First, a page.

Who Was Jacob Wrestling With? Does It Really Matter?
Jacob’s fight with the angel is one of the best known and most frequently interpreted narratives of the Torah. Most modern commentators consider it to be an allegory, reading psychological interpretations into it. They see it as reflecting Jacob’s fears and apprehensions as he prepares to meet Esau, the brother he had not seen for over twenty years, whom he cheated and who had threatened to kill him. The struggle with the angel symbolises Jacob’s internal conflict.
Ancient and medieval commentators did not have an awareness of psychology or a knowledge of psychoanalytic theory. They took the text at face value, imposing upon it the beliefs and assumptions of their own times, ideas in which they had as much faith as we have in the science of our own age.
The most popular medieval interpretations are based on the comment of Rabbi Hama bar Rabbi Hanina (in Bereshit Rabbah 77,3) that Jacob’s opponent was Esau’s ‘prince’, his guardian angel and the protector of the nation of Edom, who will descend from Esau.
The belief that each of the world’s 70 nations had its own heavenly guardian goes back to the apocalyptic literature, a genre of mystical texts mainly written between 200 BCE and 100 CE. Israel’s heavenly guardian was of course God. Every other nation had to make do with an angel.
Even if we were to accept for a moment that angels exist and that each nation has its own dedicated guardian, there are still problems in interpreting the passage in this way. Presumably a nation’s angel reflects the characteristics of the people he is charged with protecting. We would expect Esau’s guardian to be a rough, thuggish character, much like Esau himself, as angry with Jacob as was his ward. If so, why at the end of the fight does he suddenly turn benevolent, blessing Jacob and changing his name to Israel?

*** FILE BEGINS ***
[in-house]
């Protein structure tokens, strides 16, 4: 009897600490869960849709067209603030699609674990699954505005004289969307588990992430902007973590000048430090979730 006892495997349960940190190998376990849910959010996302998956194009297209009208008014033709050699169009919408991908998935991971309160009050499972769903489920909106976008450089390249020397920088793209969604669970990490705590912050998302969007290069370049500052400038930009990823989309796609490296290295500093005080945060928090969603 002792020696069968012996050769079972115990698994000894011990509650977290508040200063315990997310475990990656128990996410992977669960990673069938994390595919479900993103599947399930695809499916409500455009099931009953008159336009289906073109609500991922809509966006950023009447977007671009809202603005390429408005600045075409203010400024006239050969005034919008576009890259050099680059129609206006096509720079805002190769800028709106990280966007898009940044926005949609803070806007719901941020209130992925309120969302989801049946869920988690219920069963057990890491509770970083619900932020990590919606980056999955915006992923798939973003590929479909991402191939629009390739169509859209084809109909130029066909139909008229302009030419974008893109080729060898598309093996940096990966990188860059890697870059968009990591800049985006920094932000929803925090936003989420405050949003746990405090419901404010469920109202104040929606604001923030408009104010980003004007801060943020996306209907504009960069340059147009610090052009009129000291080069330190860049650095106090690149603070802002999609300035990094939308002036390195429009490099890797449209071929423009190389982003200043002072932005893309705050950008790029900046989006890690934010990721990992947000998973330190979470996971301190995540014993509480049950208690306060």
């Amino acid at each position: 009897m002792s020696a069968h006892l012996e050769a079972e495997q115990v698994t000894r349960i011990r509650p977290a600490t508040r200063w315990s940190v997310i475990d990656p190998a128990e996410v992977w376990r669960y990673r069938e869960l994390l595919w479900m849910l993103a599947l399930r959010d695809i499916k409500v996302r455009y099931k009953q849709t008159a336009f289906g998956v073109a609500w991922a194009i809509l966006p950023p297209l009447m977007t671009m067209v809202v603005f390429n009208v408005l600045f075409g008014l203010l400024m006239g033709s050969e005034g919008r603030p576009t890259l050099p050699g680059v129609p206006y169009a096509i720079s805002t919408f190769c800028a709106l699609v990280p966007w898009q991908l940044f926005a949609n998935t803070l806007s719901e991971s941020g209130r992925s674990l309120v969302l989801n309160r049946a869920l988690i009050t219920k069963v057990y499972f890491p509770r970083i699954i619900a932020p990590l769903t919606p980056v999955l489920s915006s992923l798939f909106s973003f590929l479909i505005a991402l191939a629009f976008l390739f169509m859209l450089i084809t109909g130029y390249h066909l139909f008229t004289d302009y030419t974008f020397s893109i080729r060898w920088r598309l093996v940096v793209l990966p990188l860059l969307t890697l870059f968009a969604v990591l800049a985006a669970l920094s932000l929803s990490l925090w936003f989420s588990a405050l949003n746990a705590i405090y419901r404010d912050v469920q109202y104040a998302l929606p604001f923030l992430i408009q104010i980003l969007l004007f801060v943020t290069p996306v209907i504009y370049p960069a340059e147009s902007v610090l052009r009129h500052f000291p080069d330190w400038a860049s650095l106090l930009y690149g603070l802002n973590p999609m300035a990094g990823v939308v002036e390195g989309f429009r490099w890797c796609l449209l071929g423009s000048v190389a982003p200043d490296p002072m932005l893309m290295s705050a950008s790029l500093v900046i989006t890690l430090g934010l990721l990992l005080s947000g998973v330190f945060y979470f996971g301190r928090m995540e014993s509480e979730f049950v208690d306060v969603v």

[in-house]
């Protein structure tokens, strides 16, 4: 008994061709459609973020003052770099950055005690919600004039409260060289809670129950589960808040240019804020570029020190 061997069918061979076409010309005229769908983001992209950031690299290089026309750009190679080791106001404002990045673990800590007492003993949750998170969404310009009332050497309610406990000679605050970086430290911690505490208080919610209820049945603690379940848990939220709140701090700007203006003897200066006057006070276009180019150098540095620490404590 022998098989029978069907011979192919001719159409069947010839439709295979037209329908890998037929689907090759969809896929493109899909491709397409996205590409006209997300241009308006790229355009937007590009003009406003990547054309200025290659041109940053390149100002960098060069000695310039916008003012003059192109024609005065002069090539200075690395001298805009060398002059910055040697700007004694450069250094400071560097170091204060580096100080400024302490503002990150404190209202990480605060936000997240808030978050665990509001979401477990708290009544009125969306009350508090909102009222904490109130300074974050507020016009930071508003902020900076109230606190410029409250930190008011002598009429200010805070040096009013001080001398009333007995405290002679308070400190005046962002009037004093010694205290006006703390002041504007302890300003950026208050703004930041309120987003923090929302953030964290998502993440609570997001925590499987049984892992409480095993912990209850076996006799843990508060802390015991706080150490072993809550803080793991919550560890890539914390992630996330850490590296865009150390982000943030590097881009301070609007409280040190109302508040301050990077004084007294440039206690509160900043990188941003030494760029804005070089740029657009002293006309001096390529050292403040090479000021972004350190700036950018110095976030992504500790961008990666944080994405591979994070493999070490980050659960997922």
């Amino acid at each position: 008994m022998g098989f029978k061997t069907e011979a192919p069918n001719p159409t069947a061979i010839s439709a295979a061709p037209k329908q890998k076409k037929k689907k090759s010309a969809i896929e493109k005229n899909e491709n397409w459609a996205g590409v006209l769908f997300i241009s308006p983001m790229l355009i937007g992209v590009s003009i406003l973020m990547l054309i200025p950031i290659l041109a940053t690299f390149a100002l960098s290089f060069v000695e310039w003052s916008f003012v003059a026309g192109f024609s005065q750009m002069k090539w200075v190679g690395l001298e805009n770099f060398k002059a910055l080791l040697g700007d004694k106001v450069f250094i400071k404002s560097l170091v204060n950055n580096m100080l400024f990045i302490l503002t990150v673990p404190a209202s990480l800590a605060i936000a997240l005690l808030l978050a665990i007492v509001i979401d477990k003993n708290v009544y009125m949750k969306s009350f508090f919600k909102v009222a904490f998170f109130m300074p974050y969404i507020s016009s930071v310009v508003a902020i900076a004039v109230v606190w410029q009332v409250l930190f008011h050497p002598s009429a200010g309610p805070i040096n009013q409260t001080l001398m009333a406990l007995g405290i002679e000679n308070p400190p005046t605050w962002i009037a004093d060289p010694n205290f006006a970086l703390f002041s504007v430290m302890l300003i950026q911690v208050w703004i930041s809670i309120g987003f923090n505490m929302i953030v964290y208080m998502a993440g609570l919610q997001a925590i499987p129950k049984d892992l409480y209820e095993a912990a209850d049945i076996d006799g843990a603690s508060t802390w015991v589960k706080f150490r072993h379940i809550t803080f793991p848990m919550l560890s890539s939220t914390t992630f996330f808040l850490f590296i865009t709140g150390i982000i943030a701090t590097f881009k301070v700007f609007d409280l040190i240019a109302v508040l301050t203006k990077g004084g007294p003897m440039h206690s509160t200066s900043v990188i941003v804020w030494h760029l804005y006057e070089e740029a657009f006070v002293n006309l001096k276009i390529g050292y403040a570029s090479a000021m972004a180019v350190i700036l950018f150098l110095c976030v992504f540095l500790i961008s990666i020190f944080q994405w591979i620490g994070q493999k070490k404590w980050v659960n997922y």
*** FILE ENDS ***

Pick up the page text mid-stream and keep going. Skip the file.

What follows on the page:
Rabbi Hama bar Hanina, lived in Roman occupied Palestine. Influenced by the culture of his surroundings, he envisaged Jacob and the angel as two athletes engaged in a gladiatorial contest. The weaker combatant was the king’s son. The stronger athlete was on the point of defeating the king’s son, when he looked up and saw the monarch standing there. He immediately relinquished his hold. The contest was declared a draw.
Esau’s angel, according to this understanding may have wanted to defeat Jacob, but he knew his place. As soon as he saw that God was watching the struggle he capitulated and became as pleasant as only an angel can be. “Let me go” he cried to Jacob in Rashi’s interpretation (based on Hullin 91b) “for it is time to sing the morning praise to the Almighty.”
We may consider this interpretation fanciful. It is certainly imaginative. But it was not fanciful to ancient or medieval thinkers, it reflectsthe plain meaning of the text far more accurately than any modern psychological interpretation. It was an interpretation rooted in the beliefs and knowledge of its times, just as contemporary interpretations are rooted in the knowledge and science of our age. And who can honestly argue that future generations might not look upon our own methods of bible interpretation and consider them to be just as fanciful as we regard the ancient explanations to be?
Bible interpretation, or Midrash, is the imaginative soul of Judaism. It invests the Jewish way of life with vibrancy, values and ideas. Like all Judaism, it is dynamic, it speaks to different generations in the language of their own times. It doesn’t really matter whether Jacob’s opponent was his conscience of Esau’s guardian angel. What matters is that, unlike the literalists of history, the Karaites, Sadducees and even the founders of Christian Protestantism, rabbinic Judaism regards the bible as far more than just the words on the page.
The ancient rabbis spoke of seventy levels of interpretation. The are no right or wrong ways of interpreting the bible text; what is important is to recognise what it means to us, and try to uncover the depths that it conceals.